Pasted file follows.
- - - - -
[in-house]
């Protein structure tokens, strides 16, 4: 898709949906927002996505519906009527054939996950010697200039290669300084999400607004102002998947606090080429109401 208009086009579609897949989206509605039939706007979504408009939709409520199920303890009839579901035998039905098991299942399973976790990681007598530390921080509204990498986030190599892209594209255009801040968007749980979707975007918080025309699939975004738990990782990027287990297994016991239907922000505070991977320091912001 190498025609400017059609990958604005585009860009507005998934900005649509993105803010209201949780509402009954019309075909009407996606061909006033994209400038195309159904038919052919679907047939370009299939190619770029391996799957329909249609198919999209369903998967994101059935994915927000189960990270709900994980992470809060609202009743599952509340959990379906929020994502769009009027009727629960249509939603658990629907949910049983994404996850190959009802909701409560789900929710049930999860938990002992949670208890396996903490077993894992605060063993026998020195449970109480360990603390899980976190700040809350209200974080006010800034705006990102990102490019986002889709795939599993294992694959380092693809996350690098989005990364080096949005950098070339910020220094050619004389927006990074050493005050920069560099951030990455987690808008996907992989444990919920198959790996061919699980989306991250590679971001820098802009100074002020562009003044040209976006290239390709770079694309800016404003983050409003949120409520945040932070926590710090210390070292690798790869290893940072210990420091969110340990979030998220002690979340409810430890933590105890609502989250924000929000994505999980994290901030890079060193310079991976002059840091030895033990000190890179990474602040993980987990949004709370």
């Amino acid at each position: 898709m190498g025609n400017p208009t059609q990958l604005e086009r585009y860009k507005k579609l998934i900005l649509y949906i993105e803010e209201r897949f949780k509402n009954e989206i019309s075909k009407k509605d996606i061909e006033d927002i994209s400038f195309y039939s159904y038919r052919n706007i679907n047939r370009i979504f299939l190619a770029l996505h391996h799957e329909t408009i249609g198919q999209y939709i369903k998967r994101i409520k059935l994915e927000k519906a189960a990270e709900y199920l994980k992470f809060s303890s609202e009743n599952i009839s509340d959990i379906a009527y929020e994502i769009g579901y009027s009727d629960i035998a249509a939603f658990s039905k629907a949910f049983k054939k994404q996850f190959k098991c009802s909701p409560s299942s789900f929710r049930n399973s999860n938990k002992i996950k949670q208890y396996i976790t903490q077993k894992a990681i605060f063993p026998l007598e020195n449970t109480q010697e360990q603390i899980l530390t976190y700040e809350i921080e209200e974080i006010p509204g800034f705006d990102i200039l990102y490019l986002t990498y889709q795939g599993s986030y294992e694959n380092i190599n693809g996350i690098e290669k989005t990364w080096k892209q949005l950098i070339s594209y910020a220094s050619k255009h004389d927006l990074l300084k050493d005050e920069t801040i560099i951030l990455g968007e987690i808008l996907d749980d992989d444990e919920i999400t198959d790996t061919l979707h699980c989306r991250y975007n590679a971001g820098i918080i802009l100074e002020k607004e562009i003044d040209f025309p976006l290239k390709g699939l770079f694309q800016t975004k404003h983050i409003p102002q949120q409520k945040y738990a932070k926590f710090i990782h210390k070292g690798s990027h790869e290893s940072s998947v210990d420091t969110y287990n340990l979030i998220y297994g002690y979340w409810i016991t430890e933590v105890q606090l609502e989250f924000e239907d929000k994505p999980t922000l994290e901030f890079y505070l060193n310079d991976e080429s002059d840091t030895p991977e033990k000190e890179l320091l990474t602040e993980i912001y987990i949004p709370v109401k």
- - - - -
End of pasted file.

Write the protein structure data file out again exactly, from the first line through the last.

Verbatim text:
[in-house]
């Protein structure tokens, strides 16, 4: 898709949906927002996505519906009527054939996950010697200039290669300084999400607004102002998947606090080429109401 208009086009579609897949989206509605039939706007979504408009939709409520199920303890009839579901035998039905098991299942399973976790990681007598530390921080509204990498986030190599892209594209255009801040968007749980979707975007918080025309699939975004738990990782990027287990297994016991239907922000505070991977320091912001 190498025609400017059609990958604005585009860009507005998934900005649509993105803010209201949780509402009954019309075909009407996606061909006033994209400038195309159904038919052919679907047939370009299939190619770029391996799957329909249609198919999209369903998967994101059935994915927000189960990270709900994980992470809060609202009743599952509340959990379906929020994502769009009027009727629960249509939603658990629907949910049983994404996850190959009802909701409560789900929710049930999860938990002992949670208890396996903490077993894992605060063993026998020195449970109480360990603390899980976190700040809350209200974080006010800034705006990102990102490019986002889709795939599993294992694959380092693809996350690098989005990364080096949005950098070339910020220094050619004389927006990074050493005050920069560099951030990455987690808008996907992989444990919920198959790996061919699980989306991250590679971001820098802009100074002020562009003044040209976006290239390709770079694309800016404003983050409003949120409520945040932070926590710090210390070292690798790869290893940072210990420091969110340990979030998220002690979340409810430890933590105890609502989250924000929000994505999980994290901030890079060193310079991976002059840091030895033990000190890179990474602040993980987990949004709370």
């Amino acid at each position: 898709m190498g025609n400017p208009t059609q990958l604005e086009r585009y860009k507005k579609l998934i900005l649509y949906i993105e803010e209201r897949f949780k509402n009954e989206i019309s075909k009407k509605d996606i061909e006033d927002i994209s400038f195309y039939s159904y038919r052919n706007i679907n047939r370009i979504f299939l190619a770029l996505h391996h799957e329909t408009i249609g198919q999209y939709i369903k998967r994101i409520k059935l994915e927000k519906a189960a990270e709900y199920l994980k992470f809060s303890s609202e009743n599952i009839s509340d959990i379906a009527y929020e994502i769009g579901y009027s009727d629960i035998a249509a939603f658990s039905k629907a949910f049983k054939k994404q996850f190959k098991c009802s909701p409560s299942s789900f929710r049930n399973s999860n938990k002992i996950k949670q208890y396996i976790t903490q077993k894992a990681i605060f063993p026998l007598e020195n449970t109480q010697e360990q603390i899980l530390t976190y700040e809350i921080e209200e974080i006010p509204g800034f705006d990102i200039l990102y490019l986002t990498y889709q795939g599993s986030y294992e694959n380092i190599n693809g996350i690098e290669k989005t990364w080096k892209q949005l950098i070339s594209y910020a220094s050619k255009h004389d927006l990074l300084k050493d005050e920069t801040i560099i951030l990455g968007e987690i808008l996907d749980d992989d444990e919920i999400t198959d790996t061919l979707h699980c989306r991250y975007n590679a971001g820098i918080i802009l100074e002020k607004e562009i003044d040209f025309p976006l290239k390709g699939l770079f694309q800016t975004k404003h983050i409003p102002q949120q409520k945040y738990a932070k926590f710090i990782h210390k070292g690798s990027h790869e290893s940072s998947v210990d420091t969110y287990n340990l979030i998220y297994g002690y979340w409810i016991t430890e933590v105890q606090l609502e989250f924000e239907d929000k994505p999980t922000l994290e901030f890079y505070l060193n310079d991976e080429s002059d840091t030895p991977e033990k000190e890179l320091l990474t602040e993980i912001y987990i949004p709370v109401k």